Moqod: Wow, they say that divorcing your wife or husband is much easier than divorcing your investor. From your words that sounds like true.
Dennis: In marriages where the partners or one of them are wealthy, you put a prenuptial agreement in place. Just in case the sh*t hits the fan. With investors, but also with co-founders, it is not different. As a start-up and in later growth phases you need to spend time and money on getting things on paper and signed. Seriously, take care of it!
With Hamster, we spent € 15,000 on lawyers, a notary and a fiscal advisor to get all the paperwork in order. And that is a big bite from your seed investment and that sucks. But better pain now than pain later. And I know from experience.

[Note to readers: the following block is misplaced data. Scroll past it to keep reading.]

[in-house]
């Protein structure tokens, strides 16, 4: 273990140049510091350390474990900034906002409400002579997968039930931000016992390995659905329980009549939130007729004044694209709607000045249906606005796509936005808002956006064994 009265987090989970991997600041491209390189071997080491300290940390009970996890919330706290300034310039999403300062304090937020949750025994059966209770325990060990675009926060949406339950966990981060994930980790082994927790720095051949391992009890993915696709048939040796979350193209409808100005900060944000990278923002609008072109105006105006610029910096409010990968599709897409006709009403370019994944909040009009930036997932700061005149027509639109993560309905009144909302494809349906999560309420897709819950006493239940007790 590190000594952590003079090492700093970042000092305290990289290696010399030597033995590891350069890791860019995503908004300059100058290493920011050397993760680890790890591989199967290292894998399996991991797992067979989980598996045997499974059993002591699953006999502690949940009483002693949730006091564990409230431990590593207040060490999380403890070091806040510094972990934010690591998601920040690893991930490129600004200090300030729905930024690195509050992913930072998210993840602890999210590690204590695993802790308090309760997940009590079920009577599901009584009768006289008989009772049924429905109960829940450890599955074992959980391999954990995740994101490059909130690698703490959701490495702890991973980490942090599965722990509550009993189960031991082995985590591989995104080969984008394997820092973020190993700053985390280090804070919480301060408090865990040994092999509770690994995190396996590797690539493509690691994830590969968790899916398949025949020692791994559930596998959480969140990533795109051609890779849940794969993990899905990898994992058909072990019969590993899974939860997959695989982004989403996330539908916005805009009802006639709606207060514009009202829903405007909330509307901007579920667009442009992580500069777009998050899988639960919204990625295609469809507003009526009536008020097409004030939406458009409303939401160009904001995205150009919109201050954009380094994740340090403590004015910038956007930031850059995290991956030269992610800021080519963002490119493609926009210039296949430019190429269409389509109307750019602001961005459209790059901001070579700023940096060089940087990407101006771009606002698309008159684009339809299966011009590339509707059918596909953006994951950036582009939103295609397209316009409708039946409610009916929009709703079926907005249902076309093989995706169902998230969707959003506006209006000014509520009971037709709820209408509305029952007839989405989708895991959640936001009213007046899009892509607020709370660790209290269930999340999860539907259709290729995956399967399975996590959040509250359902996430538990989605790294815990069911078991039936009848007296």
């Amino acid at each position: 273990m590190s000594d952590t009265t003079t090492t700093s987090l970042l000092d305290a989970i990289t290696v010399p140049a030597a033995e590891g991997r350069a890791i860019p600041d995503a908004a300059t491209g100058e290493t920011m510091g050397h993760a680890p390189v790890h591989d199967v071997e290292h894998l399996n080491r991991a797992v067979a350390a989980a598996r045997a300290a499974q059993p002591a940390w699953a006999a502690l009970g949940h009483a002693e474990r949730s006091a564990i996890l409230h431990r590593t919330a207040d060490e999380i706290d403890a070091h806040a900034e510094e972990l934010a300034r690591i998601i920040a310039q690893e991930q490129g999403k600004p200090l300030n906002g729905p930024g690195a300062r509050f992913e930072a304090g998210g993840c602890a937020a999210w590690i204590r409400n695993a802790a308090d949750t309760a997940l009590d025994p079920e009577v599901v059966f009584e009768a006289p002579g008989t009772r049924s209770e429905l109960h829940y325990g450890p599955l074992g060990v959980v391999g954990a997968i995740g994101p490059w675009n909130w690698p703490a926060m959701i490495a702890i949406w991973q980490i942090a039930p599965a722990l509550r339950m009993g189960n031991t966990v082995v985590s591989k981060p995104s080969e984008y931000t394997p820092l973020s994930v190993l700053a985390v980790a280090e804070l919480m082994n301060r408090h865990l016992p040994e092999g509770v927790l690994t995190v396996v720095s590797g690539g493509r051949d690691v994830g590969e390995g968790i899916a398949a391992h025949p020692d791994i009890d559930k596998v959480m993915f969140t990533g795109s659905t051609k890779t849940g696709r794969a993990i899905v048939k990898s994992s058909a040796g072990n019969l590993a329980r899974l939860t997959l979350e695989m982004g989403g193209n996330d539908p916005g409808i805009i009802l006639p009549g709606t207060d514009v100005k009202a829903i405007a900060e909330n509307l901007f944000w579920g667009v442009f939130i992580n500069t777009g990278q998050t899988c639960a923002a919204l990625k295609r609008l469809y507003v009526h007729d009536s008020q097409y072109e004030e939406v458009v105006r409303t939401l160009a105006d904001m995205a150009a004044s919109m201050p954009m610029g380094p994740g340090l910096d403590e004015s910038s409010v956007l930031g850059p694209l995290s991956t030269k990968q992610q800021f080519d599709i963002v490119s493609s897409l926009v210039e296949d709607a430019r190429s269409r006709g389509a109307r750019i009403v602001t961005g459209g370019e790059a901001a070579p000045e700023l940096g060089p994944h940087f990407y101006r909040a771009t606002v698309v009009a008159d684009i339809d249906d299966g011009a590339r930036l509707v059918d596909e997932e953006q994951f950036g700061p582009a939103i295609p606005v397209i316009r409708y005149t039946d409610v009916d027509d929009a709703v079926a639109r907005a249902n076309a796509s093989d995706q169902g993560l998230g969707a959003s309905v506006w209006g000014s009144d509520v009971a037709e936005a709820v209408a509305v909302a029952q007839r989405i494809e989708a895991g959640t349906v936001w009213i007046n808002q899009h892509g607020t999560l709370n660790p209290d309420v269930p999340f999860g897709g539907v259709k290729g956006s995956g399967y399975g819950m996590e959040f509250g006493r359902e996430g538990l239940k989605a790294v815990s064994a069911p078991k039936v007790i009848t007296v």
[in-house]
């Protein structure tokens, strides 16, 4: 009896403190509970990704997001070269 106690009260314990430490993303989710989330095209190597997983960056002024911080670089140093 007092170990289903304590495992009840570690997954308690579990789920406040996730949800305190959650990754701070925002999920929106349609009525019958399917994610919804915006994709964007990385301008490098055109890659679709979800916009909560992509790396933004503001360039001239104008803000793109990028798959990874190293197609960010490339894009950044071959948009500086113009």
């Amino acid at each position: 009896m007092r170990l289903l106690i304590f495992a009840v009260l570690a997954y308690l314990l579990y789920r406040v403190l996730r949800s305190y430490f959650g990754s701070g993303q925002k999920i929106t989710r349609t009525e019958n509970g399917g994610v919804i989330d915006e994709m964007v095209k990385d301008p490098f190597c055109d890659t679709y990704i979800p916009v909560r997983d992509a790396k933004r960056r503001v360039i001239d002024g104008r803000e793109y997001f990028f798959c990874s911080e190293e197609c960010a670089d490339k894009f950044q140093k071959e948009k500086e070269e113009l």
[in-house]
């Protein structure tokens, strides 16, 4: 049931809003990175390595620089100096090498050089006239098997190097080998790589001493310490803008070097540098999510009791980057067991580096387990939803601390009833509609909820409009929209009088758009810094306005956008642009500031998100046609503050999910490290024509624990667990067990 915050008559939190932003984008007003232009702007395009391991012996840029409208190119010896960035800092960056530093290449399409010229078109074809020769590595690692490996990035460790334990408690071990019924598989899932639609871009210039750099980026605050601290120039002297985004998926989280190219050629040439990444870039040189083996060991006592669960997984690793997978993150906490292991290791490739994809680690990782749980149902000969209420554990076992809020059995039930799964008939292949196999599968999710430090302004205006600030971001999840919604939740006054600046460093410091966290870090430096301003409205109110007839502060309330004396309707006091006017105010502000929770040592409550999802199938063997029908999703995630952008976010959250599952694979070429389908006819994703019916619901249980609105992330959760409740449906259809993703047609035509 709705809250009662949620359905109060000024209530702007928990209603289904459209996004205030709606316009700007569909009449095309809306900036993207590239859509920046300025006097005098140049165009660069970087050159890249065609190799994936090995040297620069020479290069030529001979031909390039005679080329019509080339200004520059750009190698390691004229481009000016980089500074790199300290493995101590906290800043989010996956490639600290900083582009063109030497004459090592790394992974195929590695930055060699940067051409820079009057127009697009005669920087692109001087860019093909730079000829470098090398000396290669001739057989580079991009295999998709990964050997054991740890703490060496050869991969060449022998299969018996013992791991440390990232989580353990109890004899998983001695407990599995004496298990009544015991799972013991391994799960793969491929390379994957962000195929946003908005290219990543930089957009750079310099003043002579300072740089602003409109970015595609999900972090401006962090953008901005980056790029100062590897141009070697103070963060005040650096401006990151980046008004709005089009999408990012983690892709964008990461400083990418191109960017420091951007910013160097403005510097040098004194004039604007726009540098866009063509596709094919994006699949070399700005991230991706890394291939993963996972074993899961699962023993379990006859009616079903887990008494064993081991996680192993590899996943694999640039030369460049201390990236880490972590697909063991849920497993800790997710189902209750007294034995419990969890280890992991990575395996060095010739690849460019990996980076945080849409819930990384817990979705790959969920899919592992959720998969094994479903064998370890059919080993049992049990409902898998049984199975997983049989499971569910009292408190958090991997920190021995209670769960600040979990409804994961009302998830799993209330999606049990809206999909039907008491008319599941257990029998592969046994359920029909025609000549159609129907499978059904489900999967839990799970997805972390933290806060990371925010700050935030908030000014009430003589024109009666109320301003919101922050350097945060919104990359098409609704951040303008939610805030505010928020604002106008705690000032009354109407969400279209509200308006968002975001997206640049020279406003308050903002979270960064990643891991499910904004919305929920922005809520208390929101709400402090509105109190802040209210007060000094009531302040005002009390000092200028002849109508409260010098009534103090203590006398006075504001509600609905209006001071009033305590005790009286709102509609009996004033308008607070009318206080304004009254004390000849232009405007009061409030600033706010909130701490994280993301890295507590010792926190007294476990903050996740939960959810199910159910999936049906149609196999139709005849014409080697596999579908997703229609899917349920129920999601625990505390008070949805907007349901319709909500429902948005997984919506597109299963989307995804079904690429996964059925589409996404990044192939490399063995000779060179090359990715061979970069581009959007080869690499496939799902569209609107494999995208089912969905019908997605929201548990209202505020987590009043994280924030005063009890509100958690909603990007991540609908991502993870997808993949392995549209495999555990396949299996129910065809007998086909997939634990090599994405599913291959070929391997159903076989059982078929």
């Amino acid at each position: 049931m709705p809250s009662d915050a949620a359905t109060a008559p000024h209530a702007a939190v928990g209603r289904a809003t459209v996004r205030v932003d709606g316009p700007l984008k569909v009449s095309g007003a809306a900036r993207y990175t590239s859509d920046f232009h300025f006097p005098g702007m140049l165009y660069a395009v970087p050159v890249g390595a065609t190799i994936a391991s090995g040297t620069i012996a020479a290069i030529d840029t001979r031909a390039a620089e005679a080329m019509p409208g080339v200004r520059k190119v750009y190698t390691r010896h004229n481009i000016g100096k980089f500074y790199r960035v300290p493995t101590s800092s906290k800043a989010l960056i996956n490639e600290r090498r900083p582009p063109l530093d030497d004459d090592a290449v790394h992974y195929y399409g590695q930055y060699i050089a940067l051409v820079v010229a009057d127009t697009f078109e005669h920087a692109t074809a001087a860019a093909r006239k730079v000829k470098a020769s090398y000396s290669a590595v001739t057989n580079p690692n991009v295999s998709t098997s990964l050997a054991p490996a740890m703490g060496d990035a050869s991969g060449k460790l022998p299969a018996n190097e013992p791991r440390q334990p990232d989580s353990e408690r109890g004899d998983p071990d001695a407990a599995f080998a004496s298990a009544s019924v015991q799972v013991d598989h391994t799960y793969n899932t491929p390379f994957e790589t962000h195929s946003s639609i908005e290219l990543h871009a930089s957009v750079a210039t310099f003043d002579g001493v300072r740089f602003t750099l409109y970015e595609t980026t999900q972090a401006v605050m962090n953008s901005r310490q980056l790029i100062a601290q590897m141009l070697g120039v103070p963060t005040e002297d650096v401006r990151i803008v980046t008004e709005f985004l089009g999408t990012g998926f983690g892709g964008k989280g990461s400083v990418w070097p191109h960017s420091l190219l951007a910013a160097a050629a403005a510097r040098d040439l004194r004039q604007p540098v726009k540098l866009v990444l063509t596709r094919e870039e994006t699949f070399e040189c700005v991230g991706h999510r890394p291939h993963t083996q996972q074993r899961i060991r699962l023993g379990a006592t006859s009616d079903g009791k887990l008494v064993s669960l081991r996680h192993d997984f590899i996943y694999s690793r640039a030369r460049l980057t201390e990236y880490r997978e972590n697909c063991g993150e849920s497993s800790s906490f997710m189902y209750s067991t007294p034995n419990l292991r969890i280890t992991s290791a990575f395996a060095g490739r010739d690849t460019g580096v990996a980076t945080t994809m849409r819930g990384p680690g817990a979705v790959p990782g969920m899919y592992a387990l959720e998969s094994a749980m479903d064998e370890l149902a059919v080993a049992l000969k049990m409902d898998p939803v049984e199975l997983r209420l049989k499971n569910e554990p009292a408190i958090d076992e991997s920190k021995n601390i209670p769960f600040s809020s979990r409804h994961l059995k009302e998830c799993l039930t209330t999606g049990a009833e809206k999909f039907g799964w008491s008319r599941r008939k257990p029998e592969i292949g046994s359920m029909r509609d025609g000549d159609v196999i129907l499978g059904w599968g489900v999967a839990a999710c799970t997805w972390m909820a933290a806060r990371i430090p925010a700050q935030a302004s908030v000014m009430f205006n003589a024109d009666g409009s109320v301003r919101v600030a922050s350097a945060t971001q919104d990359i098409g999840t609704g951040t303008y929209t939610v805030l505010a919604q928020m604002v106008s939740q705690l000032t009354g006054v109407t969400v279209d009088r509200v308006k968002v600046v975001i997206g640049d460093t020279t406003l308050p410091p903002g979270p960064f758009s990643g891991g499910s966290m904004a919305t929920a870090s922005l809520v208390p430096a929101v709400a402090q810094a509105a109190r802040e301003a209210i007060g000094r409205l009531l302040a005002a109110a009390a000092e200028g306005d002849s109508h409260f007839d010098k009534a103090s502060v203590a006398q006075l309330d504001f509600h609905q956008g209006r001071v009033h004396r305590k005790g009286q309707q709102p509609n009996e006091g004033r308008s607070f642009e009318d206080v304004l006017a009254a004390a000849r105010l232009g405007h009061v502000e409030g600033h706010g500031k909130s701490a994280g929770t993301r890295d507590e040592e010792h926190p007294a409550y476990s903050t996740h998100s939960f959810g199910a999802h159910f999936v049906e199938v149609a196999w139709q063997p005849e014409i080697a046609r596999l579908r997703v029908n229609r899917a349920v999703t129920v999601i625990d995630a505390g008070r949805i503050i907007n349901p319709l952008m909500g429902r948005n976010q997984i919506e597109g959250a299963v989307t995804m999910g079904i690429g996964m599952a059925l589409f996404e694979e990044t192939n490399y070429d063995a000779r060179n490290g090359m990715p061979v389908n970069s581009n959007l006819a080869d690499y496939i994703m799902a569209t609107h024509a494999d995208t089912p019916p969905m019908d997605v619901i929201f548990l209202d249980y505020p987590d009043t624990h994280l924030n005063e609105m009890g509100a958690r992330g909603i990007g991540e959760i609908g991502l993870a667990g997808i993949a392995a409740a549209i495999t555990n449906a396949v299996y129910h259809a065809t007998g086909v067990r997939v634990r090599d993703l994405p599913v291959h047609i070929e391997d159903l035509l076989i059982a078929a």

Moqod: Thank you, Dennis, for sharing your experience with us!
We learned from this conversation that the investor’s choice highly impacts the path of business growth. So when you say that you need money for your startup, you rather need a partner, experience, network, insights, accompanied by funding under certain conditions.
We hope this text forces you to think outside the goal of getting funds but brings the idea of balanced collaboration to the table. At the end of the day, what we all want is strong and warm long-term partnerships, not only in life but also in business.